Black History Superhero Month: THE BLACK PANTHER

The Black Panther art by John Garrett

The Black Panther art by John Garrett

Another Black day, another Black superhero. This time we’ll focus on Marvel Comics The Black Panther.

On the surface, the Panther looks really good. He’s fast, strong, smart, and when I say smart I mean very, very intelligent. He’s a respected and extremely formidable opponent who’s really never been played for a joke in the comics.

If you don’t know, he’s like the Black Batman of Marvel Comics. He’s rich, young, handsome and he kicks ass. I appreciate all this, but still, there’s something a little off.

I brought this up in my Luke Cage article, but one of my criteria for Black superheroes in the States is that I need to be able to identify with them. Is this a character that Black America can really get behind?

Unfortunately, no. It’s really too bad because this could have been a very good “role-model” character.

See, the problem is the Panther (real name T’Challa) was the Prince (now the King) of the African nation of Wakanda. The title of Black Panther is an inherited position taken from his father, who was killed by the super-villain Klaw.

Holy crap. That’s a lot to live up to there. Wakanda is an extremely rich nation due to the fact that they hold a majority of the world’s vibranium, a metal mostly known for its presence in the alloy that makes up Captain America’s shield.

Anyway, so right off the bat this guy is way out of the common experience of most of Black America. I remember reading old Avengers comics as a kid and thinking ‘damn I could never grow up and be this guy, he’s an African Prince!’ Crikey.

The Black Panther art by John Garrett
The Panther, just kicking it in Wakanda

So let’s talk about his abilities. Most of the time these Black characters are somewhat underpowered. The Panther isn’t superhuman, but he’s kind of like Captain America with his super-solider serum in that he takes this herb that helps to bring him to the peak of physical perfection. He still trains rigorously and knows all kinds of martial arts, though.

I think he actually beat up Captain America, too. I could be wrong about that, though.

Black Panther also has a connection to some mystical Panther Deity, kind of like a Moon Knight thing I guess.

So I really never felt like the Panther was a bad character. He’s really a very exceptional character, but one who has always played the background. He never really seems to take that center stage. Hell, even I don’t buy Black Panther, again because I really don’t identify with it.

Get this, back in the day, Marvel actually changed the Panther’s name to “The Black Leopard” to avoid confusion or giving the appearance of condoning the Black Panther Party movement of the time here in the States. Damn, Panther, we needed you to be down, man. Damn damn damn…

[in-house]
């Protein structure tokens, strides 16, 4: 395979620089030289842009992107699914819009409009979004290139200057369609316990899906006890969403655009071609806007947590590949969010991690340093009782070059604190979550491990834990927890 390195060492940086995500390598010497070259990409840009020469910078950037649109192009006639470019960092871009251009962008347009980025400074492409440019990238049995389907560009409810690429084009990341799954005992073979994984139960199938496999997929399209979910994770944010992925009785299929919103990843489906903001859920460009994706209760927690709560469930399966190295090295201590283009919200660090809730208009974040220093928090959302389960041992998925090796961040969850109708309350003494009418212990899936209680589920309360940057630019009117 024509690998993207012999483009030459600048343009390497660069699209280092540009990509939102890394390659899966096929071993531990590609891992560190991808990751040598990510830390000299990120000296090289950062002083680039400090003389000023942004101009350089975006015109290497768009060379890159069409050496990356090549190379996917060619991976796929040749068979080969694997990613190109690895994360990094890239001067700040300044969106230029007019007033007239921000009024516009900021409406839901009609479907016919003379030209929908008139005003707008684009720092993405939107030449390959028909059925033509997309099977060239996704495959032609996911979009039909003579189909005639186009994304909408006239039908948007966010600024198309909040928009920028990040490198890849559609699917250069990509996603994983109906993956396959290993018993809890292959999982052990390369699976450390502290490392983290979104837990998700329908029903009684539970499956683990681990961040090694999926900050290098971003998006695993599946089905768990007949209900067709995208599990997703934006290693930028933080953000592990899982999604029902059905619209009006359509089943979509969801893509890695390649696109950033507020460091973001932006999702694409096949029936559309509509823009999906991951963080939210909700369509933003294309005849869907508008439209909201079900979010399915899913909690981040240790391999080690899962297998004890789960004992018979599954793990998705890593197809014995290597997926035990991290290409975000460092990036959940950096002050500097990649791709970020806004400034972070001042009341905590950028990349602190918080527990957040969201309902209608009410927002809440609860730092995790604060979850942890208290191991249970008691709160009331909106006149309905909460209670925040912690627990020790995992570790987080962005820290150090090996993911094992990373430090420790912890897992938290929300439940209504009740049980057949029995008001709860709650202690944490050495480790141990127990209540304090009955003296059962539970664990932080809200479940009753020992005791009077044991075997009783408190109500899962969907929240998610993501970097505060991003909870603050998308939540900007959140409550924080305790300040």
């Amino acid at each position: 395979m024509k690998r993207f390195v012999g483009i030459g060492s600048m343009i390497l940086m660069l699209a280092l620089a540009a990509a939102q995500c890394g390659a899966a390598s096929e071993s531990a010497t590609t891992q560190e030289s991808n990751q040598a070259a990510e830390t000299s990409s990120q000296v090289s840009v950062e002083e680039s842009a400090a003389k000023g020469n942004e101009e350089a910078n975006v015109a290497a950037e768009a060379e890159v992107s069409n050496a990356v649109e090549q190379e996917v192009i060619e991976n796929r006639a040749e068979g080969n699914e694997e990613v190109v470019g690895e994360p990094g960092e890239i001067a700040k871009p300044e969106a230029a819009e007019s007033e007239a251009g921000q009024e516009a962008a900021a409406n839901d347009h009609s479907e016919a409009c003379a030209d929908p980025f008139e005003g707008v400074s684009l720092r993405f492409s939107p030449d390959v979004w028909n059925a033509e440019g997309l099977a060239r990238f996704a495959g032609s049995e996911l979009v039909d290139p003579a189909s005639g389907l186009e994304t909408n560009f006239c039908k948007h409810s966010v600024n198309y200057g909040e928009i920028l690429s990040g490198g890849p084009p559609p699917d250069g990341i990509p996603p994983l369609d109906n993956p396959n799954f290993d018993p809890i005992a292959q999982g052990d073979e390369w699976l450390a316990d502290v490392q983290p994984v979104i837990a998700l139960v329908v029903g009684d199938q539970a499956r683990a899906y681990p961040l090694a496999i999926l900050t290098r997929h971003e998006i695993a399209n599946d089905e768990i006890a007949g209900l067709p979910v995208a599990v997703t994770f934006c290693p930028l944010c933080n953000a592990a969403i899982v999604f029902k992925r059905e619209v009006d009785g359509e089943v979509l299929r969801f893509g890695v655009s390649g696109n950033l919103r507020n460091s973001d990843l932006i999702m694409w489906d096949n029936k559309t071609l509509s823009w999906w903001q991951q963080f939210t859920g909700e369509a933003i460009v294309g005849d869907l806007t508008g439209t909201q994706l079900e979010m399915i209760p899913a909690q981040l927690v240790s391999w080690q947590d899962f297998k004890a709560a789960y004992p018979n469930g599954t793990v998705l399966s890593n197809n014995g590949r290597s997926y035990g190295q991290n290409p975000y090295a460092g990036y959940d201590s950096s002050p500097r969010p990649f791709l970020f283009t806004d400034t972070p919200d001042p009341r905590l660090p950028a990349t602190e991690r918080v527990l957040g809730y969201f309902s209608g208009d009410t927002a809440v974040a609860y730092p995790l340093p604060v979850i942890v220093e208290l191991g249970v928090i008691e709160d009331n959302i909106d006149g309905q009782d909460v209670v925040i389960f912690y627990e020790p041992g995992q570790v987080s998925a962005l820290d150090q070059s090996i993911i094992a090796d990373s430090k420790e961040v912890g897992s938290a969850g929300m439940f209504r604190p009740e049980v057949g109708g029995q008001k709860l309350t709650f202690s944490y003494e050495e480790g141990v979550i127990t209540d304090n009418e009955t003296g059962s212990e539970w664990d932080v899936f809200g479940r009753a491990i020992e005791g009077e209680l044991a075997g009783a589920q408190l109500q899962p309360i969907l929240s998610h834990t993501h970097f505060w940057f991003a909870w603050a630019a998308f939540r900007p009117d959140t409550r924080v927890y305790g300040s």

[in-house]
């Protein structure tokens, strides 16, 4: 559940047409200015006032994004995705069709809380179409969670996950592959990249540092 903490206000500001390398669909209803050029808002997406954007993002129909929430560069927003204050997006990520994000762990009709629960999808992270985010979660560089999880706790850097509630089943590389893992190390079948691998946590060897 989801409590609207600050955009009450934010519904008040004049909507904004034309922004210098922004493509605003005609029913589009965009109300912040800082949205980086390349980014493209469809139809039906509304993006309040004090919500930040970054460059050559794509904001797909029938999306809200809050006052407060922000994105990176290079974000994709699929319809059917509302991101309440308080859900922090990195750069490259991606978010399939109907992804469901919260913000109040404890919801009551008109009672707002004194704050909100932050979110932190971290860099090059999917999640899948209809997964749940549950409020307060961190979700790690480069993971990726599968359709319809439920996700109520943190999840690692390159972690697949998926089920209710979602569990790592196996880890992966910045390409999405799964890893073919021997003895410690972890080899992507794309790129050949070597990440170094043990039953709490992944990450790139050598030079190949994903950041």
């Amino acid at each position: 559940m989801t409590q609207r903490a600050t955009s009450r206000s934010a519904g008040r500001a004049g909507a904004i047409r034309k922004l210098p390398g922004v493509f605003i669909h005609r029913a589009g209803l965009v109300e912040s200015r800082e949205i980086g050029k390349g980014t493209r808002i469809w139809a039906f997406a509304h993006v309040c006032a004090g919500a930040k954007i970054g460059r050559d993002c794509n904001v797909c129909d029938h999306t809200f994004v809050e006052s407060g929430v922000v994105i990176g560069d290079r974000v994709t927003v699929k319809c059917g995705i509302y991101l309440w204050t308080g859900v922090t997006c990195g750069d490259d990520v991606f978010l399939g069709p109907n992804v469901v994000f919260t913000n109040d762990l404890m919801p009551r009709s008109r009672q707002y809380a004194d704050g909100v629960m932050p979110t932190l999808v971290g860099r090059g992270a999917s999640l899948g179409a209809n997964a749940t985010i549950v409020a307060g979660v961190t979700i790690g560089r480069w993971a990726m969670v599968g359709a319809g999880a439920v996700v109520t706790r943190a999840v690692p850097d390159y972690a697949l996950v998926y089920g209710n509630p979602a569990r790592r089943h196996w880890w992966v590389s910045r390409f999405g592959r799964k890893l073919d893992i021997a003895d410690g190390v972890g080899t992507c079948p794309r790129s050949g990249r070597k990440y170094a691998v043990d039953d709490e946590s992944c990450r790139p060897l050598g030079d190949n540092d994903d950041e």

Moving on…did you guys know Black Panther had a thing with Storm of the X-Men back in the day. Oh yeah, now they’re married. Ugh. You know, it’s kind of the old story, I guess all Black/African people have to know each other in the comics somehow.

I suppose it made sense to Marvel to marry these characters. Storm has always been a huge H.A.M. (HOT ASS MESS) to me, so I just didn’t care that they were married. Anything to keep her away from writer Chris Claremont. Man, just wait until I write up Storm…

So now there’s these two characters that no one in Black America can really feel. Oh well, at least they tried.

At this point, I’m not really sure what it would take to get me interested in the Black Panther. I check out the covers on the stands sometimes and it’s not really enough to pull me in. Actually I think the Panther might be dead now. Damn.

I guess we’ll see him back in a few months if that’s the case.

Here’s a link to the Marvel page on the Black Panther for more in-depth info:’Challa)

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5 thoughts on “Black History Superhero Month: THE BLACK PANTHER

  1. Not sure you need to “relate” in order to appreciate the character as you describe it. For example, Batman was a wealthy rich kid, most readers can’t relate to that aspect, but his tragic story appeals to that inner sense of justice/vengeance that many can identify and sympathize with.

    Black Americans can and should appreciate the character, if promoted properly, because he represents Black excellence.

    A strong, intelligent, African king, representing a scientifically advanced Black civilization?? C’mon now… it’s the same way Black folks from lower class backgrounds can appreciate and support Obama, though most can’t relate to his upbringing.

    There is an intense desire to see the Black man “win” after seeing his image portrayed so negatively for so long.

    It’s too bad you’re not feeling BP, but I say if he even gets a proper series or movie, he’ll blow up big time.

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